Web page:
San Diegans are worried about people sleeping in cars - CBS News 8 - San Diego, CA News Station - KFMB Channel 8

San Diegans are worried about people sleeping in cars

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SAN DIEGO (NEWS 8) – Street parking is nothing new in San Diego, but lately the difference is some cars have become makeshift homes.

At the beginning of February, the San Diego City Council unanimously voted to repeal a 1983 ordinance prohibiting residents from living in a vehicle on any street within city limits.

Following the repeal of a San Diego City ordinance that banned drivers from sleeping in their vehicles on the city streets, several coastal residents have said they noticed an uptick in new neighbors.

Residents like Glen Volk and Mike Sahd, who live in Point Loma near Sunset Cliffs, said they cannot call police to have the vehicle’s owners ticketed. They told News 8 there is nothing they can do.

The pair said what is left behind sometimes is a mess of drugs, defecation and bad behavior. They have even brought the issue to their city councilmember, Dr. Jenn Campbell. Volk and Sahd claim Dr. Campbell had no solutions for their concerns.

Volk said he is worried the problem will only get worse as it warms up outside.

“More and more people show up in the summer. More and more people show up when it is warm. More and more show up here when they know they can camp for free,” he said. 

News 8 reached out to Dr. Campbell to inquire about what plans for future recourse could be in the works.

Her office sent News 8 the following statement:

We have been hearing from residents on a daily basis about the vehicle habitation ordinance repeal and have been trying to educate every caller about what actually happened with the vote earlier this month. This was a 9-0 vote taken by City Council on a very specific part of parking regulations, the vote did not overturn all of the rules already set by the city. The biggest thing is that those with concerns about vehicles can still report their issues to city via the Get it Done app. Additionally the rules around posted signs still apply – the 72 hour rule, no overnight parking, etc. – and that residents should still get in touch with the city about those not in compliance.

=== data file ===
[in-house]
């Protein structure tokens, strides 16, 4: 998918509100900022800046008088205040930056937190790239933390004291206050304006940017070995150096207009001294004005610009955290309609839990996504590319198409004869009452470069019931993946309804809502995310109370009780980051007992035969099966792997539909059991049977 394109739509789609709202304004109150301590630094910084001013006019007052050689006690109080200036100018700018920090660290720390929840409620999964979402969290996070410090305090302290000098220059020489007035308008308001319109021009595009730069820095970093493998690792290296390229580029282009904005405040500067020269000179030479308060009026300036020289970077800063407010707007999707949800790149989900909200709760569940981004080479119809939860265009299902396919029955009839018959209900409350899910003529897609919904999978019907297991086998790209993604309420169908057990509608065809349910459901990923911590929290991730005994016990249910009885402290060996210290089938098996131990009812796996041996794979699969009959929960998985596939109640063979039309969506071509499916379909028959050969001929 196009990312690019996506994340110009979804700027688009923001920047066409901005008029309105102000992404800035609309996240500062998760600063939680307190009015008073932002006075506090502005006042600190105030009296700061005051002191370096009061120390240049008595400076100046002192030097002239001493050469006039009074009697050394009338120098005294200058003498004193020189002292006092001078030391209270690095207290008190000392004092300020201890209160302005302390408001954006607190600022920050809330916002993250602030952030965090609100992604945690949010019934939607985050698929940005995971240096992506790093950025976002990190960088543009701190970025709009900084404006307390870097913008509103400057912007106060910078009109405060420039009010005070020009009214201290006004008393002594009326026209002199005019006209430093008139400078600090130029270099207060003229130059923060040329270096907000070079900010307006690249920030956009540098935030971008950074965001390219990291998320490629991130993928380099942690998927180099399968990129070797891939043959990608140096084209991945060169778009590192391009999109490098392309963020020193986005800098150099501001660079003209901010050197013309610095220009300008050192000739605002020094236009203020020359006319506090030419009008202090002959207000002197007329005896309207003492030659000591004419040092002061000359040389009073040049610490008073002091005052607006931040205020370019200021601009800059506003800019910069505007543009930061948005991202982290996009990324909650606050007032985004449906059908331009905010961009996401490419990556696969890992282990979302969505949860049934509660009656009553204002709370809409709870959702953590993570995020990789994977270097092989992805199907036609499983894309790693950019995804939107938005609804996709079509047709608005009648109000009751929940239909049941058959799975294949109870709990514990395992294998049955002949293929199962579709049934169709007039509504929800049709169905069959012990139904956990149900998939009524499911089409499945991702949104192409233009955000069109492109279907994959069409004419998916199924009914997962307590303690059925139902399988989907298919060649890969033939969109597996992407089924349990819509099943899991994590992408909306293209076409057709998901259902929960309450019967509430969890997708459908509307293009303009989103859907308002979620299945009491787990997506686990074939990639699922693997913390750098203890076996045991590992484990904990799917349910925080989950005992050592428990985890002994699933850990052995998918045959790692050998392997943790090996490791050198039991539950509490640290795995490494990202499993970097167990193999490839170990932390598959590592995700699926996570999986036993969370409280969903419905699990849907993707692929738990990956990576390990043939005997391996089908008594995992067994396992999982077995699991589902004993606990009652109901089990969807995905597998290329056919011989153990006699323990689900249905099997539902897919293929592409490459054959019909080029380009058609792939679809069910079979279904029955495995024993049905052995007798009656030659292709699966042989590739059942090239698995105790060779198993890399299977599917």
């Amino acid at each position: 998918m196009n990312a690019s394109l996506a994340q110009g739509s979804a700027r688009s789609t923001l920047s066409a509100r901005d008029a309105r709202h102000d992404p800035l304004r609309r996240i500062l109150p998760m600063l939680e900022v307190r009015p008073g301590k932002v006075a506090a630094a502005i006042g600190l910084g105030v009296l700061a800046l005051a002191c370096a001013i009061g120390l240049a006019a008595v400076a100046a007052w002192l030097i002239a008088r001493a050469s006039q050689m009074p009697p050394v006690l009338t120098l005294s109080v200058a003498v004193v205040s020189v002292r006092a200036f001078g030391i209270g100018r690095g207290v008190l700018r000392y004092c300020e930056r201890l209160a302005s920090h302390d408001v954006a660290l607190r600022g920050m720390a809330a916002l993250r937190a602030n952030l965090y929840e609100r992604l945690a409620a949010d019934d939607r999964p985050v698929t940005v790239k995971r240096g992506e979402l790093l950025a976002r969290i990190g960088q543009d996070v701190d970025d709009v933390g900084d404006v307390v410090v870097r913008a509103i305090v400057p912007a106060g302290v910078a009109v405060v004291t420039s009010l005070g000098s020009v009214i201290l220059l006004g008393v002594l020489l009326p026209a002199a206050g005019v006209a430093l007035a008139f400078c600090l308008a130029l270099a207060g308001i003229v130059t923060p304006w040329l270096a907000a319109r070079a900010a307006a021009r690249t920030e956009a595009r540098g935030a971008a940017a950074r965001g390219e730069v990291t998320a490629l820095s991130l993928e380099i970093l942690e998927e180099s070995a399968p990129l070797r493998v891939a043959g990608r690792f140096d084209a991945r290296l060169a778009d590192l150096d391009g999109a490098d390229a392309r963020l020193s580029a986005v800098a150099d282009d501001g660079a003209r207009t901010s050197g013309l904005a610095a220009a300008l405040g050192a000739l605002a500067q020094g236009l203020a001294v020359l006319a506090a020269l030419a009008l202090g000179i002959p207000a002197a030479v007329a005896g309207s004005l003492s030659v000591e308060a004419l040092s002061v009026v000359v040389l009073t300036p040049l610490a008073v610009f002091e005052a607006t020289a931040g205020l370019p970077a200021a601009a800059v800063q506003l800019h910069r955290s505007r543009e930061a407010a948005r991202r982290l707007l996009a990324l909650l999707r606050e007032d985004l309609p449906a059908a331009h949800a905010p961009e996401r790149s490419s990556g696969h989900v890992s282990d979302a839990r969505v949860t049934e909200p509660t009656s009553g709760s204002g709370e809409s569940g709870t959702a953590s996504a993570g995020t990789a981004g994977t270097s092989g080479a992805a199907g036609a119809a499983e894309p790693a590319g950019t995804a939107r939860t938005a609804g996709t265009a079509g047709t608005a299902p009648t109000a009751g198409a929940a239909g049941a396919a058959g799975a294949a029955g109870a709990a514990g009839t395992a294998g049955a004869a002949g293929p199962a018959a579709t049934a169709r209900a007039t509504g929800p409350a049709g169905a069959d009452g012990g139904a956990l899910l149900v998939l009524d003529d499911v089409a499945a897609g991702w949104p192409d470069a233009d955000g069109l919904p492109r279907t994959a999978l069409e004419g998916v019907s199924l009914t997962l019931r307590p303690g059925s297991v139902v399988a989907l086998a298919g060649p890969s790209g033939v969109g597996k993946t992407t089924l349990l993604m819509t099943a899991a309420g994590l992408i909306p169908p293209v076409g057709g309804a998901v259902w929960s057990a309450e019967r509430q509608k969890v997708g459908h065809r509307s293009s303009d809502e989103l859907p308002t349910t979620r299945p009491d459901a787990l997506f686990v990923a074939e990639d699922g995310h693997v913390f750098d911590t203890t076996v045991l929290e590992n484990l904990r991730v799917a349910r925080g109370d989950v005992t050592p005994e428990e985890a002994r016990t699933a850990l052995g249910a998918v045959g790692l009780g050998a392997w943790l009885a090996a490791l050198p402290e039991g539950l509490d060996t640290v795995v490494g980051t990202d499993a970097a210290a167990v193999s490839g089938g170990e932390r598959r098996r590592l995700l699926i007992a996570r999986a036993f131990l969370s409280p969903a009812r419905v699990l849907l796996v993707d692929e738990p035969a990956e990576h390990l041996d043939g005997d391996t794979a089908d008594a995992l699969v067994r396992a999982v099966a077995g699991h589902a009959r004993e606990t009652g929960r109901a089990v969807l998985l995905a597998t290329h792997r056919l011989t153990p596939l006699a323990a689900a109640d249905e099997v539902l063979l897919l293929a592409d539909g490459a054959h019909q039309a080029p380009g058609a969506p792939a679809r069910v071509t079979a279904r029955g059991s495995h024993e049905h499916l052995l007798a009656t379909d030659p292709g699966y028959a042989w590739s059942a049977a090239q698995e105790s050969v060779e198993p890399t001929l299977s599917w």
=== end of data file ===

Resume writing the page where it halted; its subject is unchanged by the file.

This vote does not mean that I believe that San Diegans should be living in their vehicles. Those forced to live in their cars are doing so as a last resort. That’s why I believe it’s so important to provide greater resources to resolve homelessness, including housing first solutions and wrap-around services. Additionally there are a number of safe parking programs up in running in San Diego. For people interested in learning more about them, they should call 2-1-1 for more information. The councilmember would love to see this program expand to help more San Diegans who need it ASAP.

Volk and Sahd feel that is not enough.

Statistics on the percentage of the city's homeless who live in their cars are somewhat hazy after last year's point-in-time homeless count. According to the count, 1,262 residents lived in a vehicle throughout San Diego County in January 2018.

However, the San Diego Regional Task Force on the Homeless revealed in June it did not count residents living in recreational vehicles during the count, meaning the number of residents living in a vehicle could be even higher.


 

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